Prototype a floating action button in Pixate

Use Google’s interaction design tool to build a floating action button with a Material Design look and feel.

Pixate allows you to quickly prototype interactive mobile mockups that can be previewed on Android and iOS devices. In this tutorial, we're going to use it to build a floating action button (FAB) including sub-options. We'll explore different techniques and settings in Pixate, such as transitions and conditions.

FABs are used to promote action and attract a user's attention. Generally an application's main functions are accessed through a FAB. Our FAB is going to be in a Material Design style, which lends itself to  beautiful, natural-feeling interfaces. Implementing Material Design  elements is simple if you use Google's guidelines for reference.

Before diving in, it's important to understand that Pixate only uses images, so you'll want to have the assets for your individual project ready and exported to the necessary screen density. The images used in this tutorial are pulled directly from the Material Design sticker sheet.  This ensures the lighting, shadows, size and overall feel of the  elements align with the guidelines. You can change the device you're prototyping for by selecting the appropriate option from the flyout menu  at the centre of the canvas menu bar.

You'll also need the Pixate mobile app for Android or iOS. It doesn't matter what device you're previewing on, as the app will automatically  scale the prototype to fit your device's screen.

Find all the files you'll need for this tutorial here.

01. Get started 

Open Pixate, and from the Welcome screen click on 'Create a new  prototype'. Select your desired save location when prompted, and name  your file.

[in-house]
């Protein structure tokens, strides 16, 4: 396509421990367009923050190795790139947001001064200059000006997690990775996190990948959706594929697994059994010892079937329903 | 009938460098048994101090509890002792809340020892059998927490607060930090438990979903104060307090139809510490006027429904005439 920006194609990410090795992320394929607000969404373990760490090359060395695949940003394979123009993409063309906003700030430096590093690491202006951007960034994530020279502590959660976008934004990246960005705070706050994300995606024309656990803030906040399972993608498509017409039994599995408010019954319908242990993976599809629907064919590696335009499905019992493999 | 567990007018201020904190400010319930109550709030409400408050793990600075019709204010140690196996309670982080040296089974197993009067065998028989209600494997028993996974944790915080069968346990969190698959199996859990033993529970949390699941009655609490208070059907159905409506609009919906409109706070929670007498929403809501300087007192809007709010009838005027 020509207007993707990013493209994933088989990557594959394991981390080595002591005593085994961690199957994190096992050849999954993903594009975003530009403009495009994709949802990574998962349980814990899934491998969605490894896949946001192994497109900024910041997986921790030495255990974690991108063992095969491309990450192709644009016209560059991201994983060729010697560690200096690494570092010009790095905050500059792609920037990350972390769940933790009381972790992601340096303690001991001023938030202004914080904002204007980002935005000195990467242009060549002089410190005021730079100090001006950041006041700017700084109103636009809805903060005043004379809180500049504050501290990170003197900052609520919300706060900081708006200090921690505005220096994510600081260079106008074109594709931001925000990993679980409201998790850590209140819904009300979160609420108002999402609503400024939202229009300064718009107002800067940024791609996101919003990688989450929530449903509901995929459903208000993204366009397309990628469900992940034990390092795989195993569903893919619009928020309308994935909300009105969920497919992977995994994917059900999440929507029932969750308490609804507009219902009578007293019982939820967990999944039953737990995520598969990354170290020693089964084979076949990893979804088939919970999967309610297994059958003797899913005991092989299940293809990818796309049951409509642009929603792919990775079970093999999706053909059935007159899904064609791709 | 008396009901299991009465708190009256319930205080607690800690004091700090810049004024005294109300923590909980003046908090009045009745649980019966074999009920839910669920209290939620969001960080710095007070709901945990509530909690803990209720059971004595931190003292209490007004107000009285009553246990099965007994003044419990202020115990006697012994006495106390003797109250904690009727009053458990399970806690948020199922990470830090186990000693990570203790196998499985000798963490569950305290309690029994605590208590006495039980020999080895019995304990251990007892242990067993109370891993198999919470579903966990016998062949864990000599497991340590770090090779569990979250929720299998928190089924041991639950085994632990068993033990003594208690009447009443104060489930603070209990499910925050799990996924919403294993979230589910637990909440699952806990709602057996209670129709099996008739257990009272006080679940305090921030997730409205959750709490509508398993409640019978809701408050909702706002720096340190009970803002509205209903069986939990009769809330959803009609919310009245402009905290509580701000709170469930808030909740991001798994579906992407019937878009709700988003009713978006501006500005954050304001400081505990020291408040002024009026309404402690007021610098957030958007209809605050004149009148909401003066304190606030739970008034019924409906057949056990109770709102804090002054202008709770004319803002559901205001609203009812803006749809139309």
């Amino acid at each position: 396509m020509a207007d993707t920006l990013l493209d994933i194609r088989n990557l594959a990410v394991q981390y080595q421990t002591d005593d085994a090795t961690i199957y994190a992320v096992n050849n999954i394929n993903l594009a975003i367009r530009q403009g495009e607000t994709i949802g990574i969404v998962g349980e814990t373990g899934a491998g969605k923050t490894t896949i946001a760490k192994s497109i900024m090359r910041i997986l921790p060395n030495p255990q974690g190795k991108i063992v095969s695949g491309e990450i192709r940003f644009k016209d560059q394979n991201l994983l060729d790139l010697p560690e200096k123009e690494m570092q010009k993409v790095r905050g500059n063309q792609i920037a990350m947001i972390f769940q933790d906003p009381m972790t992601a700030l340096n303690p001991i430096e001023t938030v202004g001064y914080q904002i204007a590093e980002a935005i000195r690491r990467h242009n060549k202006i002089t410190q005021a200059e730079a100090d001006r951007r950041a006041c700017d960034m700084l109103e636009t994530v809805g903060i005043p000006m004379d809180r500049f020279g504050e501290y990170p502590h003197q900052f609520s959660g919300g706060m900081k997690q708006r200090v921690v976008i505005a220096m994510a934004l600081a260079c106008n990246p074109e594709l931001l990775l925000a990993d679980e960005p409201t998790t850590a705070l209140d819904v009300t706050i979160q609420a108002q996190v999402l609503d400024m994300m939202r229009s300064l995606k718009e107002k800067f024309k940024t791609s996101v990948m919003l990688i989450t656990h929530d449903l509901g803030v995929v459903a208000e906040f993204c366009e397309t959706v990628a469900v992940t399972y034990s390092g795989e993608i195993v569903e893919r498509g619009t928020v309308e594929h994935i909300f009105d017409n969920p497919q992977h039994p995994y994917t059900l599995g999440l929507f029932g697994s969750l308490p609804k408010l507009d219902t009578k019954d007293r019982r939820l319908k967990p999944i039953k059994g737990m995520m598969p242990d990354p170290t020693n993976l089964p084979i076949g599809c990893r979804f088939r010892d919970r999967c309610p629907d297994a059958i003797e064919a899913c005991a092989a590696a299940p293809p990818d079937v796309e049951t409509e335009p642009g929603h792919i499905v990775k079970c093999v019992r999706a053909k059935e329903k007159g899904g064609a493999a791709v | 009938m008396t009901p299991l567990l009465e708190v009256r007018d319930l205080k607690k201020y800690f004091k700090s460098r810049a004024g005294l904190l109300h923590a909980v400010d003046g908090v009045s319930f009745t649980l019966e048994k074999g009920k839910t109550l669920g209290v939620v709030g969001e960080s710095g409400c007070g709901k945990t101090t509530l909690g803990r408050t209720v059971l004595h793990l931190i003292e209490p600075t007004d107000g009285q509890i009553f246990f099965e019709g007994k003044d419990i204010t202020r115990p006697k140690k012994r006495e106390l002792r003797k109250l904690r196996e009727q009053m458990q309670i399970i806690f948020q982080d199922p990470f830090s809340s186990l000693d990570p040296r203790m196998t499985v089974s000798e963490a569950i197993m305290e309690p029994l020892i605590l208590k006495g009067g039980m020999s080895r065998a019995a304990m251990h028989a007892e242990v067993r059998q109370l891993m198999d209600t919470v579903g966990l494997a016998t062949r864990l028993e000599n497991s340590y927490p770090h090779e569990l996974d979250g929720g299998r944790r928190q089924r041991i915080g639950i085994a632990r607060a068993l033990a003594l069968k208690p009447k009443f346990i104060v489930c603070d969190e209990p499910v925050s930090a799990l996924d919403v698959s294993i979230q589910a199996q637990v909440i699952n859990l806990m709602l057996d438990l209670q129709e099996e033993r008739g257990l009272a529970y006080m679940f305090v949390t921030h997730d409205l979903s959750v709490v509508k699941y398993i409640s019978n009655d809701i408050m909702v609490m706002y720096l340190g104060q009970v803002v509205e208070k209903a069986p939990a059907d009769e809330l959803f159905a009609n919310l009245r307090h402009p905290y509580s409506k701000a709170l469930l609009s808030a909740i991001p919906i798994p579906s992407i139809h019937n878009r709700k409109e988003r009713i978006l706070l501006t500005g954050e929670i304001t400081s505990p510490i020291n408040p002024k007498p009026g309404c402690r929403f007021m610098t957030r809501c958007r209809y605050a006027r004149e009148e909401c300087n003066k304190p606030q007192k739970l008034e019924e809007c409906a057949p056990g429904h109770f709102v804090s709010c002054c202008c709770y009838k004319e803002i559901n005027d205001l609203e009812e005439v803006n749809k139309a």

Once you click Save, you'll be asked to pick the device you're  prototyping for. This doesn't need to be the device you're previewing on  – for this example, we're choosing the Nexus 5. You should now be  looking at a blank canvas.

02. Import your images

Import all the necessary assets for your prototype

To start, we want to import the images for this tutorial. You'll find all the assets I've used here  (these are all for a 3X prototype). In the upper left-hand corner of  the screen, click on the middle tab and then click the '+' button. Navigate to the folder where your assets are, select all of them and  click Open.

03. Add and position

Now we want to add and position the FAB and icon images. In Pixate, when  you drag assets to the canvas, they'll be created as a layer and that  layer's name will be the file name of the image you uploaded. This is  how I'll refer to the layers throughout this tutorial.

Drag 'FAB_normal' to the canvas and position the layer where you want  the FAB to sit. Also drag the 'icon_add' asset and centre it on the FAB.  When you import 'icon_add' and try to snap it to the FAB, it will snap  lower than the centre point. To correct this, hit the up arrow on your  keyboard three times. This will nudge it to the visual centre.

04. Add your FAB instances

Add four instances of the FAB to your blank canvas

Now add four instances of 'FAB_option' to the canvas. Drag the first so the bottom border snaps to the top of 'FAB_normal', and is vertically centre-aligned.

Align the remaining three 'FAB_option' layers so they're vertically centre-aligned and sitting on top of one another. This is how the FAB menu will appear when it's expanded.

05. Add the option icons

Add all the option icons ('icon_school', 'icon_flight', 'icon_cake' and  'icon_basket') to the canvas and align each of them with an instance of  the 'FAB_option' button. Again, because the shadow is included in the  image file, the centre of the circle is not the centre of the layer. You'll need to bump up each of the icons about three points so they appear centred.

06. Add the pressed FAB

Place the 'FAB_pressed' icon on top of the unpressed version

Finally, add 'FAB_pressed' to the canvas and place it on top of 'FAB_normal'. Nudge 'FAB_pressed' so the edges of the circle match 'FAB_normal'. This is about three points down from centre-snapped alignment.

07. Nesting layers

Nesting layers inside one another creates a parent/child relationship. This allows you to apply animations to a group of layers and have them animate as one unit. It is achieved by dragging and dropping a layer onto another in the layer list (in the upper left-hand corner of the screen).

08. Nest option icon layers

Nest the option icon layers into their respective button layers